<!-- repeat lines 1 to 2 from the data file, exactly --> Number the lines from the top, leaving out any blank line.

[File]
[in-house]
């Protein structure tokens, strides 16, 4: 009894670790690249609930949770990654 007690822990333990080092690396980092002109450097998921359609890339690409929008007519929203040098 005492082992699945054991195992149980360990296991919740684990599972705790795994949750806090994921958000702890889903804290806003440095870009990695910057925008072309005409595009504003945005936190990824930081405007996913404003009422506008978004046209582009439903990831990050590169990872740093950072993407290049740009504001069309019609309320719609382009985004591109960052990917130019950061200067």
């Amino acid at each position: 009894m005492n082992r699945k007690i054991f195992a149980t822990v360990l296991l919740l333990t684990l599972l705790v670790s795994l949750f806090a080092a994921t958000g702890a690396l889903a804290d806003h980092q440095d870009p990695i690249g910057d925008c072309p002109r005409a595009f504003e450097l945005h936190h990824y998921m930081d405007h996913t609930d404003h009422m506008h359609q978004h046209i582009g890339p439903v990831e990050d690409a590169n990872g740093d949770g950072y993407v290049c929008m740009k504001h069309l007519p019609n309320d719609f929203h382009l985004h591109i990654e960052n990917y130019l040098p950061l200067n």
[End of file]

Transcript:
[in-house]
């Protein structure tokens, strides 16, 4: 009894670790690249609930949770990654 007690822990333990080092690396980092002109450097998921359609890339690409929008007519929203040098 005492082992699945054991195992149980360990296991919740684990599972705790795994949750806090994921958000702890889903804290806003440095870009990695910057925008072309005409595009504003945005936190990824930081405007996913404003009422506008978004046209582009439903990831990050590169990872740093950072993407290049740009504001069309019609309320719609382009985004591109960052990917130019950061200067």